A-Level results day can be a pivotal time for many prospective university students across the UK. University courses usually have very specific entry requirements — which mainly consist of specific A-Level qualifications and grades you must achieve — and they help narrow down the universities that are available as options for students. It can be devastating to find out that you have missed the entry requirements of your desired university course just by a very thin line. In that unfortunate case, you may be wondering: are universities that strict with grade requirements? What if I cannot make it on to my desired course?
In short, although most universities are rigid with their entry grade requirements, it is possible to find a way around this. Universities may be accepting applicants with lower grades than the requirements – especially if the applicant’s grades hold an equal value to the required grades – depending on a few factors, such as the number of places available for the course. If an applicant still is not accepted for the course, they can retake their exams or apply for Clearing, a process that involves applying to a different university course – which is similar to the original – instead.
You should have gotten your answer by now, but I would really recommend giving the whole article a read if you would like to get a better understanding of university entry requirements and what to do if you do not meet them.
How Lenient Are Universities When it Comes to Entry Requirements?
The truth is plain and simple: university course entry requirements are quite tough to achieve — especially if the university is a particularly renowned one, such as Oxbridge. It is not always easy to fully meet the requirements of your preferred course and will doubtlessly require hard work and commitment.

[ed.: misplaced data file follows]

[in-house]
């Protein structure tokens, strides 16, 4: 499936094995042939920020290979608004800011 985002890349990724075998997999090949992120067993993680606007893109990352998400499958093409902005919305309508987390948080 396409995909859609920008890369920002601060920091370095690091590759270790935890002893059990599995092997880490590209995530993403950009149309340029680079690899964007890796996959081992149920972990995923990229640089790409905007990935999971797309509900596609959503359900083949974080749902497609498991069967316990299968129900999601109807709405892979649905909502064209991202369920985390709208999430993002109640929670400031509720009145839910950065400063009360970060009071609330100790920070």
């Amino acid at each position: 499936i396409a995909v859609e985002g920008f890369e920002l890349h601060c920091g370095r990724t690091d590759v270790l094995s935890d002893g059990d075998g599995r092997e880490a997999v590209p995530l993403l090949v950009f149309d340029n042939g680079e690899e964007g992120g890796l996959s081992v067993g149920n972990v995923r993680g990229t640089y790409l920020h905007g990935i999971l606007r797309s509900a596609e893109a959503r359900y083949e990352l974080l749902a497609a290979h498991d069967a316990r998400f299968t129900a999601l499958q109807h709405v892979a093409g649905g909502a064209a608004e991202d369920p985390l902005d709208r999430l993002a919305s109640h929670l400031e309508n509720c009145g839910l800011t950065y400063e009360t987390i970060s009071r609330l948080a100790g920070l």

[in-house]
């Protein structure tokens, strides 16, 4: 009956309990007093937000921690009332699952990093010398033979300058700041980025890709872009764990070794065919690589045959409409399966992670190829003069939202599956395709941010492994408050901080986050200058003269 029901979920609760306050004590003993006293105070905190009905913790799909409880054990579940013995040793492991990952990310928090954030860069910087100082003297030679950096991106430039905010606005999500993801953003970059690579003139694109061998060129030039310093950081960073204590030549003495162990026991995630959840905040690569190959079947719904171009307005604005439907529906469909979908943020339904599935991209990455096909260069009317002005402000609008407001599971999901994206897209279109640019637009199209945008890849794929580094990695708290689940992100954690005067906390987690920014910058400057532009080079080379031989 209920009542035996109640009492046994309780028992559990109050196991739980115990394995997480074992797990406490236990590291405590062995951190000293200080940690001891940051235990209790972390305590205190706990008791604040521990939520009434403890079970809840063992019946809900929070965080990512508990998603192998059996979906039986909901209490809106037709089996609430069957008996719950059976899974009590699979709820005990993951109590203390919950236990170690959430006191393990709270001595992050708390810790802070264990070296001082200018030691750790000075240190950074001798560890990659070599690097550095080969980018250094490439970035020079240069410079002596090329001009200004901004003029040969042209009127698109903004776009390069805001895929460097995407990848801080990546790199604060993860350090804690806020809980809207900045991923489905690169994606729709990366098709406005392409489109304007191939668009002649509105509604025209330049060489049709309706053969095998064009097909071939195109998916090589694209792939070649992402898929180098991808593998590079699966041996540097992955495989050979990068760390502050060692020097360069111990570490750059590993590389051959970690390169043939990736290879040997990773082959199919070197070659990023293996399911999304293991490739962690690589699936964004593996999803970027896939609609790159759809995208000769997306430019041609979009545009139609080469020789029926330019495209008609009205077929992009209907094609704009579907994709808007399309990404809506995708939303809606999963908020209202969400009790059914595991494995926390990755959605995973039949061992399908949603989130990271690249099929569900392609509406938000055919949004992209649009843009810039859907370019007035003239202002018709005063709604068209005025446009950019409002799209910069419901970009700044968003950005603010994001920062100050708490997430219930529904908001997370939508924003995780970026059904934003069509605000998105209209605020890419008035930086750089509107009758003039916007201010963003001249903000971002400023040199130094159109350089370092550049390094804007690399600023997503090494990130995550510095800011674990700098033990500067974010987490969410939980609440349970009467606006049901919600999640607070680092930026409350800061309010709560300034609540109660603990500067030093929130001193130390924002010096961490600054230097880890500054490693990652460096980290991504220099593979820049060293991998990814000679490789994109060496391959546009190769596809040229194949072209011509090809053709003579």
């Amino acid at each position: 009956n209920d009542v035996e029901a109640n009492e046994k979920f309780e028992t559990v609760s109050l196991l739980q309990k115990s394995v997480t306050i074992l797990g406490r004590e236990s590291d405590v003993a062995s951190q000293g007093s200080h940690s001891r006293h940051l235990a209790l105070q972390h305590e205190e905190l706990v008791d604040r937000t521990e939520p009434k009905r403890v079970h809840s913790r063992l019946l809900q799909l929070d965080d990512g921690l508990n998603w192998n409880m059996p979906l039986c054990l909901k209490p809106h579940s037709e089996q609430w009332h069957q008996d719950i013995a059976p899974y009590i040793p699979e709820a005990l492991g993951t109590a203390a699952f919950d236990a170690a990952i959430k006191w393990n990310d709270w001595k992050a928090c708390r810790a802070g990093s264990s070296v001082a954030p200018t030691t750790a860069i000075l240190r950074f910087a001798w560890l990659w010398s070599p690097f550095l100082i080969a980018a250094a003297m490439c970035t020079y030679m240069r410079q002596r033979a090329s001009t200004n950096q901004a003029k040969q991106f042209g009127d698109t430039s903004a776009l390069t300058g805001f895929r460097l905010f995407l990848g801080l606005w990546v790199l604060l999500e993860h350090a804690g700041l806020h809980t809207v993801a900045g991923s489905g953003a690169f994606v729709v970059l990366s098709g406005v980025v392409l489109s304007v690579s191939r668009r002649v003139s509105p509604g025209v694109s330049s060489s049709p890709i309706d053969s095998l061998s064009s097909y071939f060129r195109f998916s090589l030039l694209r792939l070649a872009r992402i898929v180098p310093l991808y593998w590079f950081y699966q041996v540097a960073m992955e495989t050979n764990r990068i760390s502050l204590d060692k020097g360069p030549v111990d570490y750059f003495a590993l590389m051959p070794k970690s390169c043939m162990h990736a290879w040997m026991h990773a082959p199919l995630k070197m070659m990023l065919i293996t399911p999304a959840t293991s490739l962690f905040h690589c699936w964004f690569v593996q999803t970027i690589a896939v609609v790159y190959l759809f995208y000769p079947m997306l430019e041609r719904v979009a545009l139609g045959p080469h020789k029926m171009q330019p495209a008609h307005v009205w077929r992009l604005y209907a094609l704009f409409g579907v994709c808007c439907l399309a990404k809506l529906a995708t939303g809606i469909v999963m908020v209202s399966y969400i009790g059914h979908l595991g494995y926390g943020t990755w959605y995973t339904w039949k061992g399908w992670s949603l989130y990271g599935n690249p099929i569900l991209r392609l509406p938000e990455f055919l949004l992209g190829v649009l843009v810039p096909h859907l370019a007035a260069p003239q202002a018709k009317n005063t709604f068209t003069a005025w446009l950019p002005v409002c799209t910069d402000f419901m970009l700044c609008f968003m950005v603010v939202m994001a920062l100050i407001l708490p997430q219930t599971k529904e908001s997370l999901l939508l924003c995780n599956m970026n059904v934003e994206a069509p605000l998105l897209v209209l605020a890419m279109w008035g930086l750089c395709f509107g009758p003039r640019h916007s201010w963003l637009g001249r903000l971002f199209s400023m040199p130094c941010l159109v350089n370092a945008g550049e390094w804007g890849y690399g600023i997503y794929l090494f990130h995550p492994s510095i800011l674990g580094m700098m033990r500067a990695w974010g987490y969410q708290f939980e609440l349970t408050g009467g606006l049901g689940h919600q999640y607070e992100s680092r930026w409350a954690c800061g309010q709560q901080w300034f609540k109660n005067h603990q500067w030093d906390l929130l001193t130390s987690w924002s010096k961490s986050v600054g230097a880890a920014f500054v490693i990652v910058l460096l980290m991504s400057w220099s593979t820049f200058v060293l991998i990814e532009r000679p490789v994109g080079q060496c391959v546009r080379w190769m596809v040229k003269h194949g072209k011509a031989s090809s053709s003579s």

Generally, universities are highly particular about grades and demand that you meet the minimum requirements to enrol for a specific course; an example of this can be a requirement of at least AAB at A-Level.
Despite this rigidness, sometimes universities will accept the minimum required grades or something of equal value; for example, if the course requires an AAB at A-Level, an alternative set of grades like A*AC may suffice. This is not always the case, but it is best to check with the university before letting your hopes down.
At other times, universities set a specific amount of UCAS points required for entry, but they end up showing leniency when actual results come out and sometimes generously let students with a lower number of points enter the course. And occasionally, they may let applicants who have received much lower grades enter for the course – this, of course, does not occur with highly competitive university courses such as medical courses.
This leniency is shown often because there are more places on the course and fewer applicants, so they have vacancies left for the particular course and they need to be filled. Of course, this will probably not be the case with more competitive universities!
What Do University Entry Requirements Generally Consist of?
Universities set entry requirements for each of their courses to evaluate whether or not applicants have the right skills and knowledge to successfully complete the course.